Planemakers shrug off economy worries as travel demand grows

Mon Jul 11, 2016 4:04pm EDT
 
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By Sarah Young and Conor Humphries

FARNBOROUGH, England (Reuters) - Airbus (AIR.PA: Quote) and Boeing (BA.N: Quote) raised their long-term forecasts for new aircraft demand on Monday, betting that rising wealth in Asia would continue to boost air travel and offset any short-term hits to the global economy.

The world's two biggest planemakers also announced a flurry of multi-billion dollar jet deals at the biennial Farnborough Airshow, which opened on Monday 45 miles (72 km) southwest of London.

Airbus and Boeing have enjoyed years of strong sales, with rising air travel and demand for new fuel-efficient planes raising the industry's order backlog to a record 13,500 planes at the end of 2015, or near 10 years of production at current rates.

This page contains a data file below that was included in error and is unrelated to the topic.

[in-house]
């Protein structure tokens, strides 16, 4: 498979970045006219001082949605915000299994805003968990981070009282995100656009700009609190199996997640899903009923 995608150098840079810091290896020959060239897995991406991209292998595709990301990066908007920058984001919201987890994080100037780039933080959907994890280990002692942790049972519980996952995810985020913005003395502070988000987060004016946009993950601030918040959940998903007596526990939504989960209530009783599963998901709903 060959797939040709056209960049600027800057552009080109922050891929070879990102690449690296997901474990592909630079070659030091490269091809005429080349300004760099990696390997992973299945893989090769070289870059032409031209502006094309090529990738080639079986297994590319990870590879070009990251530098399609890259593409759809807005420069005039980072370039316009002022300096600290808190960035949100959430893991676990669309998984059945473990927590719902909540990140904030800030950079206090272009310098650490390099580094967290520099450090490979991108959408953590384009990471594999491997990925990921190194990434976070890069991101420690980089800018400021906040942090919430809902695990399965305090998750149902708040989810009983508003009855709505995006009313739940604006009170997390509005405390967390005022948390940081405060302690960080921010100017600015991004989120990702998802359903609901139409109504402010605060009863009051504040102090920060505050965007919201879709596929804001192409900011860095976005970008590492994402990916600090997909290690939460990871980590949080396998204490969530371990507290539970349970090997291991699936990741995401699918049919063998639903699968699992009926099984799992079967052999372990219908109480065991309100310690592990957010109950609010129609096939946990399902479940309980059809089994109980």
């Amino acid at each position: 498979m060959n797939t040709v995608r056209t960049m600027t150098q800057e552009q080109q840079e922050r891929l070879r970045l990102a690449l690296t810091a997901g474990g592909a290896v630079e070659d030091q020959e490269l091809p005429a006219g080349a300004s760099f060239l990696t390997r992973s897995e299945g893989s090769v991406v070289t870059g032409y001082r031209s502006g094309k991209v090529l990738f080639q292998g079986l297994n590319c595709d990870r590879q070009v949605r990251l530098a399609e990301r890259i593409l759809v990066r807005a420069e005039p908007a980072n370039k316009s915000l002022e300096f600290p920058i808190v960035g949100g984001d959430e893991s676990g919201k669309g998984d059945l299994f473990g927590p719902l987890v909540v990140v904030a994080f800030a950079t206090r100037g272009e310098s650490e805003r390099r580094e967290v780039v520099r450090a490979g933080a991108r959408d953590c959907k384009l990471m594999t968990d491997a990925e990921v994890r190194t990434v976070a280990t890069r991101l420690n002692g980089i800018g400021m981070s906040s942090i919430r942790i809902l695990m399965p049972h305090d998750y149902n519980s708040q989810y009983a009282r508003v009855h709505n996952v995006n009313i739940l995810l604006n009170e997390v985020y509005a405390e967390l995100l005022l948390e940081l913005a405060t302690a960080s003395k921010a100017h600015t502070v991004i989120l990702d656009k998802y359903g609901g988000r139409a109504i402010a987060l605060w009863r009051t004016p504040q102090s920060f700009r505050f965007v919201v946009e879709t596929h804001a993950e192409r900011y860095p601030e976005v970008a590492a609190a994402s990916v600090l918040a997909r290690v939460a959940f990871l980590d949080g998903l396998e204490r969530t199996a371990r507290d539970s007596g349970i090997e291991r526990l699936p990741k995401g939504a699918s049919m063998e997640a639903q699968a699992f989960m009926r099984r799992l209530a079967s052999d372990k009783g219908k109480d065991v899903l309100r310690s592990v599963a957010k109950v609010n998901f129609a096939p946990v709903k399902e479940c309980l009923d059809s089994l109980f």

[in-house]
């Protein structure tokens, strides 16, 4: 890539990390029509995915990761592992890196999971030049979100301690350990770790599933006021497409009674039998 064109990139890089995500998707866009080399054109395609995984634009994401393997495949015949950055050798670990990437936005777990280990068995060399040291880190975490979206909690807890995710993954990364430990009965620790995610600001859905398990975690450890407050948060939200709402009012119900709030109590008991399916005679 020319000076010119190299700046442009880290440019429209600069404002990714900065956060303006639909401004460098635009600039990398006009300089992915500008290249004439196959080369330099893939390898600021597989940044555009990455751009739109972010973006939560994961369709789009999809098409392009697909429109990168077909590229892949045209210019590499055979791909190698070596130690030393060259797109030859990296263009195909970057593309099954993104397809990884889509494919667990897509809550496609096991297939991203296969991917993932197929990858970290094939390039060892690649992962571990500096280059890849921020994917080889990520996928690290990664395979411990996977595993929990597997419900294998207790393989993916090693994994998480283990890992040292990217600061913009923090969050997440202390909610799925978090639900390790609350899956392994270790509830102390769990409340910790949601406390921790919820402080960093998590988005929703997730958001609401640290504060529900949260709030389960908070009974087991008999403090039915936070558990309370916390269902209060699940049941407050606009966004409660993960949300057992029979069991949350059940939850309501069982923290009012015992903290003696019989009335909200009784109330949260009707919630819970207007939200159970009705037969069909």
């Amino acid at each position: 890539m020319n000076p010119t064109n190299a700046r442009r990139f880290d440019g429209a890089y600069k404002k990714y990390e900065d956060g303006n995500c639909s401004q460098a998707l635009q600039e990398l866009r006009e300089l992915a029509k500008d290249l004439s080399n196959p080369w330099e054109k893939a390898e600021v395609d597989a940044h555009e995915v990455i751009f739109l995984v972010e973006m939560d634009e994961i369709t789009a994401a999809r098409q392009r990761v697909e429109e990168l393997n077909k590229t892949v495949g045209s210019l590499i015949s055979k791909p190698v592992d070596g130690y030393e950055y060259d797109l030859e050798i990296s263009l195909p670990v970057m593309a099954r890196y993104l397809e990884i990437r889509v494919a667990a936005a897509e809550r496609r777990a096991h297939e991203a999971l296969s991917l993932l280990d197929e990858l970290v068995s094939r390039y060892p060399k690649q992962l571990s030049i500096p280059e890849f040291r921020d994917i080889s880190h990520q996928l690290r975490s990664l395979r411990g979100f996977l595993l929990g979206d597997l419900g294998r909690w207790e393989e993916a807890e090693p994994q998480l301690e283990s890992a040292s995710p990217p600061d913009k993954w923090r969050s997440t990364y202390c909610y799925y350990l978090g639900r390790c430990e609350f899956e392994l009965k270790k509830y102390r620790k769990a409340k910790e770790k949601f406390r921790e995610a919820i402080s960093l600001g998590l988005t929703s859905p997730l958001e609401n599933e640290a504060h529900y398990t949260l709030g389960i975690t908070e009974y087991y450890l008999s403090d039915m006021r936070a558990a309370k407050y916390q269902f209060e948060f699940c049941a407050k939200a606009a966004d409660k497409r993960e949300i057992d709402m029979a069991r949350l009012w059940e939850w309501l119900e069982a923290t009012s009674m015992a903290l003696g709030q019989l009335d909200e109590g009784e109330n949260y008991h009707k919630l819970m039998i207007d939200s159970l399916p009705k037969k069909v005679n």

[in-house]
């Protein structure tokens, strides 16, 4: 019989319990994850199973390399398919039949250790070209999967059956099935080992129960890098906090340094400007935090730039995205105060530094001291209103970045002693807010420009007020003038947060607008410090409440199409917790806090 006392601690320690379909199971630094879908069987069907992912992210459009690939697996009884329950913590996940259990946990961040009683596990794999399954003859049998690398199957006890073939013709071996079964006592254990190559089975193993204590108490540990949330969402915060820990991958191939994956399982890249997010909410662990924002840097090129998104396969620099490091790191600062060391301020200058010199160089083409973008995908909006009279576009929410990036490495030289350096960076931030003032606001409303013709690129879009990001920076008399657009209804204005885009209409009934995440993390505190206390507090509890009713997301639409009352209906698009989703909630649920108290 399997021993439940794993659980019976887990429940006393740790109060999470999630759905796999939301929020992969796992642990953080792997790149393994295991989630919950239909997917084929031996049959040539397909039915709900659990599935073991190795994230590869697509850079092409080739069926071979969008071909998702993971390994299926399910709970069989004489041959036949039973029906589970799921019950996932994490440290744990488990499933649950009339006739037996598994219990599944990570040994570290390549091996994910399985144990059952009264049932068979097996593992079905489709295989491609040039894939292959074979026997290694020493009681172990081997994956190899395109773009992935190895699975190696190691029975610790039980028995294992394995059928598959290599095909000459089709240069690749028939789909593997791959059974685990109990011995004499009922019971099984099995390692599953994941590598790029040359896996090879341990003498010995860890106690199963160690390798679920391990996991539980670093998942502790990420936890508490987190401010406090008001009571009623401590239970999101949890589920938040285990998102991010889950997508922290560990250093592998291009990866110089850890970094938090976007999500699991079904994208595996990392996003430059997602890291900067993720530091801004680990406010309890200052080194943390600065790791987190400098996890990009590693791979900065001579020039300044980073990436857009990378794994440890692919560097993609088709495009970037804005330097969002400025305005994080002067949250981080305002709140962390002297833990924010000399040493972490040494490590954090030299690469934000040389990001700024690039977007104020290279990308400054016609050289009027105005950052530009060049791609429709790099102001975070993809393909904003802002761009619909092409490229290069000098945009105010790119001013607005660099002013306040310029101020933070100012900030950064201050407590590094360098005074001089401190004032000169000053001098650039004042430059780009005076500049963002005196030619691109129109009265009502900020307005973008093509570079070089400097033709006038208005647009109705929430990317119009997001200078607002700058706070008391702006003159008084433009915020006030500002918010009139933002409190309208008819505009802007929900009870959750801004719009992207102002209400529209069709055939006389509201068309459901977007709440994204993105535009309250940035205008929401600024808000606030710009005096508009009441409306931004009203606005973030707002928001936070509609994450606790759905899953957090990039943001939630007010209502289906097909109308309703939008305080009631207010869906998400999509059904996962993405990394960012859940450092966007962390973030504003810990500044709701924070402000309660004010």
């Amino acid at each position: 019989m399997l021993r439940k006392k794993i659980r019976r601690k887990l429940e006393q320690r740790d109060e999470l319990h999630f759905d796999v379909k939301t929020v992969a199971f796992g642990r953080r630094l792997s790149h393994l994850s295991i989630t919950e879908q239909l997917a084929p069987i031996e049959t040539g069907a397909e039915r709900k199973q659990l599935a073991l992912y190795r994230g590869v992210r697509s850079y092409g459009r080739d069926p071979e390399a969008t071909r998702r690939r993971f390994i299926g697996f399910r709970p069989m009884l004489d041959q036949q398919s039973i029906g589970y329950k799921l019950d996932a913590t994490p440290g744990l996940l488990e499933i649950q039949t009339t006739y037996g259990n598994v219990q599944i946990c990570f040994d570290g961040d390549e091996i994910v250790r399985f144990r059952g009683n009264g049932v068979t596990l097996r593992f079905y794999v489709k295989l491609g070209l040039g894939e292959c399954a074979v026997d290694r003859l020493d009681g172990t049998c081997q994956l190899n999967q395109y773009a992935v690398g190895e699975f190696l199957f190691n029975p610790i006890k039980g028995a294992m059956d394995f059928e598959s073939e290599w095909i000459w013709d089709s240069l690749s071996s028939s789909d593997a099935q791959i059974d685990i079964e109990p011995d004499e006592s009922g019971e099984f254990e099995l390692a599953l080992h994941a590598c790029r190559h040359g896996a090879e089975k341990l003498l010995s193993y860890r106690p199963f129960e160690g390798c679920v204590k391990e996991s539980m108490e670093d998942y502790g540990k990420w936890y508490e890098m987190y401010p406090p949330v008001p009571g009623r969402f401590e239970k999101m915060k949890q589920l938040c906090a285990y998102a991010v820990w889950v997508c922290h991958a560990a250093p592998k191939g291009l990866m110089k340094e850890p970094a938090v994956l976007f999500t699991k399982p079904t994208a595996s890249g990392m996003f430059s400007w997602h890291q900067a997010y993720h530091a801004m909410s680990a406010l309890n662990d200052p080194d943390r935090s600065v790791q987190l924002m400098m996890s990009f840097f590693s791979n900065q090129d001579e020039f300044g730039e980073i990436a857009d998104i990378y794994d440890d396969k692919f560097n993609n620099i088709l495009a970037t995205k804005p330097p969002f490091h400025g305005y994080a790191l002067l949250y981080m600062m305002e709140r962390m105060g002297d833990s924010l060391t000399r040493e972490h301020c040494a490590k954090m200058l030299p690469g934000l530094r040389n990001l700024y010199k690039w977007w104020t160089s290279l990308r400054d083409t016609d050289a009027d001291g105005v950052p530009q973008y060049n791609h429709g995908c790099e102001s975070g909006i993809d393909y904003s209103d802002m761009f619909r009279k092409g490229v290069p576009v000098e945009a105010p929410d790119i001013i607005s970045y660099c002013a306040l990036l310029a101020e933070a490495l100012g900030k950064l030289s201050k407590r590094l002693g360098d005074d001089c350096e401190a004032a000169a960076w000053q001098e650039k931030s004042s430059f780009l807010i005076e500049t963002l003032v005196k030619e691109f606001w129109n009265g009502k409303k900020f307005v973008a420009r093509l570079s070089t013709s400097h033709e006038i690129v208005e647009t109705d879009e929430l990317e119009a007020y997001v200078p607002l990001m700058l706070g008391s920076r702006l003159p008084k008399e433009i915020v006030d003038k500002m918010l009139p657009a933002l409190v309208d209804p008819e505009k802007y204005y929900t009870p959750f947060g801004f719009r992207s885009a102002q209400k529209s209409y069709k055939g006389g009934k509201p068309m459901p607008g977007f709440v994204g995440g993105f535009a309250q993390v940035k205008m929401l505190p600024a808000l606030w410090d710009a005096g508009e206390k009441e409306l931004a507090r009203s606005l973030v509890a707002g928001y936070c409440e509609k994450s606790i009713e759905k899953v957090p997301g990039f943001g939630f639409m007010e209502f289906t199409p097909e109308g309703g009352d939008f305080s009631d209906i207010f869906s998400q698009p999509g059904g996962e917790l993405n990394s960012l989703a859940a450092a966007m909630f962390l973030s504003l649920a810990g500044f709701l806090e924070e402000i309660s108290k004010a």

Some analysts have cautioned that economic risks from slowing growth in China to Britain's decision to leave the European Union could see orders start to dry up or be canceled, particularly for larger twin-aisle jets.

The planemakers remain bullish, however.

Boeing forecast airlines will need 39,620 new aircraft worth $5.9 trillion over the next 20 years, up 4.1 percent from its estimate last year.

"Despite recent events that have impacted the financial markets, the aviation sector will continue to see long-term growth with the commercial fleet doubling in size," said Randy Tinseth, vice president of marketing at Boeing Commercial Airplanes.

Boeing forecast airline passenger traffic would increase by 4.8 percent per year over the next two decades.   Continued...

 
Airbus and Virgin logos are pictured on engines during the delivery of the first series-production LEAP-1A propulsion systems by Aircelle for the A320neo aircraft Airbus family in Colomiers near Toulouse, Southwestern France, April 15, 2016. REUTERS/Regis Duvignau